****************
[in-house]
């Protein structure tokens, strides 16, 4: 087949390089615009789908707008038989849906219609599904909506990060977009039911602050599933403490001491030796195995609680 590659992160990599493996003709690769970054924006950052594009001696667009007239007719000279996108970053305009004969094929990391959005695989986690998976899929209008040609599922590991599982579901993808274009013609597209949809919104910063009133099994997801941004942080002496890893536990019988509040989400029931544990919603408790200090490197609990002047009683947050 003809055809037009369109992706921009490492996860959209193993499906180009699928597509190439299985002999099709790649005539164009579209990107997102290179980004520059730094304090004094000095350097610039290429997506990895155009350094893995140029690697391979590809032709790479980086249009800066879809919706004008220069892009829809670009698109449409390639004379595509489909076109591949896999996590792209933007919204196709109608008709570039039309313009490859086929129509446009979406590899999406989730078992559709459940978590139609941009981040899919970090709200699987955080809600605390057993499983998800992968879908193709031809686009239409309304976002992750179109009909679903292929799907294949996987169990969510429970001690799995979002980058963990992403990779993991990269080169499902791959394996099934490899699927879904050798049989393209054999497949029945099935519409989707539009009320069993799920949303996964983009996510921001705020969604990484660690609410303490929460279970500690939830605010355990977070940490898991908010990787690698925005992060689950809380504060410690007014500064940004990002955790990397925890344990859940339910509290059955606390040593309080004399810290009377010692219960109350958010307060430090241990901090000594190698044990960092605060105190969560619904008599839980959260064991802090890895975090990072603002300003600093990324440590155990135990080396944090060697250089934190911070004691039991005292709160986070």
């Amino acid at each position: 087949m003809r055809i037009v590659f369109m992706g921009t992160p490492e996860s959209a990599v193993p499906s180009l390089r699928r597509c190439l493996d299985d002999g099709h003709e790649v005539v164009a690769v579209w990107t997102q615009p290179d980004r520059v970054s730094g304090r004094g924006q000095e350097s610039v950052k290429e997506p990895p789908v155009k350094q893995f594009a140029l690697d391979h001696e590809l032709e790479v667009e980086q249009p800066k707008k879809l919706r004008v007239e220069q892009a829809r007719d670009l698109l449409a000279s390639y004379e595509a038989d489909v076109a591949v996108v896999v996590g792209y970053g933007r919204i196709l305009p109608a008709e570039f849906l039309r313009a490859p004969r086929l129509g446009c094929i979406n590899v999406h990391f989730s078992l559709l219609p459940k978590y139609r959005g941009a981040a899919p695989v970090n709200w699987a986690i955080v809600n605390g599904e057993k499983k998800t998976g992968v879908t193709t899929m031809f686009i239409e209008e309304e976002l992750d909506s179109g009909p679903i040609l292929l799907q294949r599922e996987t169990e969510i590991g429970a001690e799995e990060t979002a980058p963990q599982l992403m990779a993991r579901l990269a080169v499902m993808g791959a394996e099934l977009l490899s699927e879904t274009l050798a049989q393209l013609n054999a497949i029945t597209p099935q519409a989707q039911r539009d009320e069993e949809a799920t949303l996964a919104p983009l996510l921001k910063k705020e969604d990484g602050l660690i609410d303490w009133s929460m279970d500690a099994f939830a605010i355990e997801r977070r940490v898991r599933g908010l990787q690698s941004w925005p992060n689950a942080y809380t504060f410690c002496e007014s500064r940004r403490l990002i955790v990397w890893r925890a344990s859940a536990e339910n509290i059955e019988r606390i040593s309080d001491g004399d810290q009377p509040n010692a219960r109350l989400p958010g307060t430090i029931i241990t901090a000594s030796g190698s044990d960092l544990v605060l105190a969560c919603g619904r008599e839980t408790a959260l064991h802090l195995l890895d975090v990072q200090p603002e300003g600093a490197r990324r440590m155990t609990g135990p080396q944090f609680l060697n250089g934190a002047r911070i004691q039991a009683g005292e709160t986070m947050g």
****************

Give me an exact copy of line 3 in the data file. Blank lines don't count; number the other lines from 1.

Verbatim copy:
């Amino acid at each position: 087949m003809r055809i037009v590659f369109m992706g921009t992160p490492e996860s959209a990599v193993p499906s180009l390089r699928r597509c190439l493996d299985d002999g099709h003709e790649v005539v164009a690769v579209w990107t997102q615009p290179d980004r520059v970054s730094g304090r004094g924006q000095e350097s610039v950052k290429e997506p990895p789908v155009k350094q893995f594009a140029l690697d391979h001696e590809l032709e790479v667009e980086q249009p800066k707008k879809l919706r004008v007239e220069q892009a829809r007719d670009l698109l449409a000279s390639y004379e595509a038989d489909v076109a591949v996108v896999v996590g792209y970053g933007r919204i196709l305009p109608a008709e570039f849906l039309r313009a490859p004969r086929l129509g446009c094929i979406n590899v999406h990391f989730s078992l559709l219609p459940k978590y139609r959005g941009a981040a899919p695989v970090n709200w699987a986690i955080v809600n605390g599904e057993k499983k998800t998976g992968v879908t193709t899929m031809f686009i239409e209008e309304e976002l992750d909506s179109g009909p679903i040609l292929l799907q294949r599922e996987t169990e969510i590991g429970a001690e799995e990060t979002a980058p963990q599982l992403m990779a993991r579901l990269a080169v499902m993808g791959a394996e099934l977009l490899s699927e879904t274009l050798a049989q393209l013609n054999a497949i029945t597209p099935q519409a989707q039911r539009d009320e069993e949809a799920t949303l996964a919104p983009l996510l921001k910063k705020e969604d990484g602050l660690i609410d303490w009133s929460m279970d500690a099994f939830a605010i355990e997801r977070r940490v898991r599933g908010l990787q690698s941004w925005p992060n689950a942080y809380t504060f410690c002496e007014s500064r940004r403490l990002i955790v990397w890893r925890a344990s859940a536990e339910n509290i059955e019988r606390i040593s309080d001491g004399d810290q009377p509040n010692a219960r109350l989400p958010g307060t430090i029931i241990t901090a000594s030796g190698s044990d960092l544990v605060l105190a969560c919603g619904r008599e839980t408790a959260l064991h802090l195995l890895d975090v990072q200090p603002e300003g600093a490197r990324r440590m155990t609990g135990p080396q944090f609680l060697n250089g934190a002047r911070i004691q039991a009683g005292e709160t986070m947050g």